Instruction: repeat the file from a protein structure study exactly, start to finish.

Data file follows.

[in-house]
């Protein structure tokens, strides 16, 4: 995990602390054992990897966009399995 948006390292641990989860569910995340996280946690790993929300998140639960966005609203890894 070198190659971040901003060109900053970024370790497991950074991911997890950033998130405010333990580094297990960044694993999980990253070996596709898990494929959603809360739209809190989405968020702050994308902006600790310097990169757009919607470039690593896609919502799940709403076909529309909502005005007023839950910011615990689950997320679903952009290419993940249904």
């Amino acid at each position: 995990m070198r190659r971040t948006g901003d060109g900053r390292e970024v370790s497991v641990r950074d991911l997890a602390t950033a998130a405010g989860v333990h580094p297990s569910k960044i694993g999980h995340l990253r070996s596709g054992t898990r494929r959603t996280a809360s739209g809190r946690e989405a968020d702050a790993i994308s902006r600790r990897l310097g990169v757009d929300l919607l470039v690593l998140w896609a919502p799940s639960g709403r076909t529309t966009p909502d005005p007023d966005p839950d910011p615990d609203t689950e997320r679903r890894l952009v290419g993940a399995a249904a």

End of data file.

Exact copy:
[in-house]
């Protein structure tokens, strides 16, 4: 995990602390054992990897966009399995 948006390292641990989860569910995340996280946690790993929300998140639960966005609203890894 070198190659971040901003060109900053970024370790497991950074991911997890950033998130405010333990580094297990960044694993999980990253070996596709898990494929959603809360739209809190989405968020702050994308902006600790310097990169757009919607470039690593896609919502799940709403076909529309909502005005007023839950910011615990689950997320679903952009290419993940249904």
């Amino acid at each position: 995990m070198r190659r971040t948006g901003d060109g900053r390292e970024v370790s497991v641990r950074d991911l997890a602390t950033a998130a405010g989860v333990h580094p297990s569910k960044i694993g999980h995340l990253r070996s596709g054992t898990r494929r959603t996280a809360s739209g809190r946690e989405a968020d702050a790993i994308s902006r600790r990897l310097g990169v757009d929300l919607l470039v690593l998140w896609a919502p799940s639960g709403r076909t529309t966009p909502d005005p007023d966005p839950d910011p615990d609203t689950e997320r679903r890894l952009v290419g993940a399995a249904a």